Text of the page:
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via Edwebb’s Favorite Links on wp from Diigo http://www.tunisia-live.net/2012/10/19/government-responds-to-journalists-demands-following-media-strike/?utm_source=feedburner&utm_medium=email&utm_campaign=Feed%3A+tunisia-live%2FyMtB+%28Tunisia+Live%29

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Al-Joumhouri Party Announces Merger as Winning Strategy for 2013 Elections – Tunisia Live : Tunisia Live

The Bourguibist left and centre-left continues to coalesce (coagulate). Much of this seems to be driven by fear as much as a common approach, despite the mention here of an economic programme. What would such a programme look like? En-nahda seems to be sticking more or less to neo-liberalism with reduced corruption. Will the ‘secularists’ offer social democracy?

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via Edwebb’s Favorite Links on wp from Diigo http://www.tunisia-live.net/2012/10/14/al-joumhouri-party-announces-merger/?utm_source=feedburner&utm_medium=email&utm_campaign=Feed%3A+tunisia-live%2FyMtB+%28Tunisia+Live%29

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Report: 88 tortured, 34 killed in Morsy’s first 100 days | Egypt Independent

If Morsi doesn’t get a handle on this quickly, he should expect no peace from protestors, the media etc. Of all the things that drove people into the streets in January 2011, Khaled Said’s battered face and the countless other abused bodies of Egyptians were at the top of he list.

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  • A report by the Nadim Human Rights Center said police abuses of human rights in Egypt have not changed significantly in the first 100 days of President Mohamed Morsy’s term, saying that dozens were either killed or tortured by police.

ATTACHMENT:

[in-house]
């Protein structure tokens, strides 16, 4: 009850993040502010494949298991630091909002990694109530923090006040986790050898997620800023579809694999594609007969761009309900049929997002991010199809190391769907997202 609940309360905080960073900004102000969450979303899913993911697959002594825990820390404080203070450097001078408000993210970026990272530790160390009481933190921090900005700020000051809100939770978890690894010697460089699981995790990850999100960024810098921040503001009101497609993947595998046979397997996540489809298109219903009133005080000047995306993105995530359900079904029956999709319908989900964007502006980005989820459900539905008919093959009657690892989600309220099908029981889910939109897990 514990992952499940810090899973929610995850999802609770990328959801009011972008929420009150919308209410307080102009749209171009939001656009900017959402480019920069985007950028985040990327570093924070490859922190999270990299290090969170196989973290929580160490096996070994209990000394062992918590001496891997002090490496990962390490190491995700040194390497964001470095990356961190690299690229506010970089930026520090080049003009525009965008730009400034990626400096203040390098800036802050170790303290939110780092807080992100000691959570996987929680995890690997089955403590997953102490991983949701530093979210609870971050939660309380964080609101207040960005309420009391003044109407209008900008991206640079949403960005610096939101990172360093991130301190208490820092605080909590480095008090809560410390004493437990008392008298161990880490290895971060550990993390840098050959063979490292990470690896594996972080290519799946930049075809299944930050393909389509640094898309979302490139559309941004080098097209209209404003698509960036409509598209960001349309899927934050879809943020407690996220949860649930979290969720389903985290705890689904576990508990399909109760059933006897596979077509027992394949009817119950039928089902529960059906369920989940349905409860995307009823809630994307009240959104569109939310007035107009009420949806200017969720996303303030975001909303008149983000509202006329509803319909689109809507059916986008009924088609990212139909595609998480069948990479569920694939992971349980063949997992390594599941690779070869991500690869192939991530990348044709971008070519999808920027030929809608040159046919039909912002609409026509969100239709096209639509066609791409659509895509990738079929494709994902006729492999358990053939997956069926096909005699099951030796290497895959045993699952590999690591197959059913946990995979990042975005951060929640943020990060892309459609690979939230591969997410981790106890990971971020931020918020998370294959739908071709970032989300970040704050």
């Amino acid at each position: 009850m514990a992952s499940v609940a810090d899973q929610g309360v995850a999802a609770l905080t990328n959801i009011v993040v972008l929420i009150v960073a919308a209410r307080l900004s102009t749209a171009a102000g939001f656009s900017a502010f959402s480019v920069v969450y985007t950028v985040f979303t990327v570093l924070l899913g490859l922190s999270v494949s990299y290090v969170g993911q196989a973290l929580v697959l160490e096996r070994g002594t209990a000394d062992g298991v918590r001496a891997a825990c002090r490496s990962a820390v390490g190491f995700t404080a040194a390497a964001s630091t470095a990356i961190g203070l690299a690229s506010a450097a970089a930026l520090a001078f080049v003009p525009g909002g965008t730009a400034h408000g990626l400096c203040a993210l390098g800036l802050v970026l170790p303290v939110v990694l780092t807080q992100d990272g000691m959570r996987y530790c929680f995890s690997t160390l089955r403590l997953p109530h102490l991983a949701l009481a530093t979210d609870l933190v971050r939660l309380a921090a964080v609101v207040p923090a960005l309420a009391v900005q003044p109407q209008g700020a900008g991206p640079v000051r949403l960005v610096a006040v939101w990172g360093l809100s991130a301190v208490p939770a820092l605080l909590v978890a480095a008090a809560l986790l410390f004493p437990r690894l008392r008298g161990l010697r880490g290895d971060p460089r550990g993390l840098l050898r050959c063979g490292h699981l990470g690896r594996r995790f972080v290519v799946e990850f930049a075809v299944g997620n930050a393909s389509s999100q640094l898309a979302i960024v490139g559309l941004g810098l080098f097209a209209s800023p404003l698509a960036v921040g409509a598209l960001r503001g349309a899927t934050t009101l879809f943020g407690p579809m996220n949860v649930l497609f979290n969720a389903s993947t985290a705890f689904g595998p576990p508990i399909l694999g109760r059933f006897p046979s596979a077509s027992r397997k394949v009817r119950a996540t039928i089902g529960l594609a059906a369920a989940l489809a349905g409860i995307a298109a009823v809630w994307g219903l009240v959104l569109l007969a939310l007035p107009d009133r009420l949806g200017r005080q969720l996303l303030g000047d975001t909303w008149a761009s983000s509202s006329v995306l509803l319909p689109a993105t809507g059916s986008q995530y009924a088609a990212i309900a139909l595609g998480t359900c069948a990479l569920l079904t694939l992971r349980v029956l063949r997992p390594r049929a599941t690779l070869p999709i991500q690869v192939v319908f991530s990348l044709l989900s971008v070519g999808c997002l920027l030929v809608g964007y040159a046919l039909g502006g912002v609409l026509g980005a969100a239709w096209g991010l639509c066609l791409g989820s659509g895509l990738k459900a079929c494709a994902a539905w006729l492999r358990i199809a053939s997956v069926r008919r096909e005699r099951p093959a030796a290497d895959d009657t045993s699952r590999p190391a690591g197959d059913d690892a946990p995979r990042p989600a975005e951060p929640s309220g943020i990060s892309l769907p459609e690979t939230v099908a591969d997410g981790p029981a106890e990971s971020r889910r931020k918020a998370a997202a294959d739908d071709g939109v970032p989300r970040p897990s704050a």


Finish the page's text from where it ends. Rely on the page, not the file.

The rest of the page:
• at least 34 cases of death at the hands of police in police stations, prisons or the streets
  • seven cases of rape, mostly of men and minors, with one case of a woman detained at a police station
  • eight cases of activists who were kidnapped and detained in unknown places, interrogated by unknown men, beaten and tortured
  • forceful dispersion of at least ten protests, including protests by Nile University students, teachers and organized labor

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via Edwebb’s Favorite Links on wp from Diigo http://www.egyptindependent.com/news/report-88-tortured-34-killed-morsy-s-first-100-days

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Blasphemy Article Moved to Constitution Preamble – Tunisia Live : Tunisia Live

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  • According to Constituent Assembly members, a controversial article has been moved from the section on rights and liberties to the preamble of Tunisia’s draft constitution. Nicknamed “the blasphemy law,” the article was proposed by ruling political party Ennahdha and prohibits “insults, profanity, derision, and representation of God and Mohammed.”

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via Edwebb’s Favorite Links on Tunisia from Diigo http://www.tunisia-live.net/2012/10/13/blasphemy-article-moved-to-constitution-preamble/

And once again, the Tunisians do it better. RT : A

And once again, the Tunisians do it better. RT @mpoppel: AFP: #Tunisia leaves blasphemy clause out of new constitution

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via Edwebb’s Favorite Links on Tunisia from Diigo http://www.diigo.com/item/note/5w15/rm0k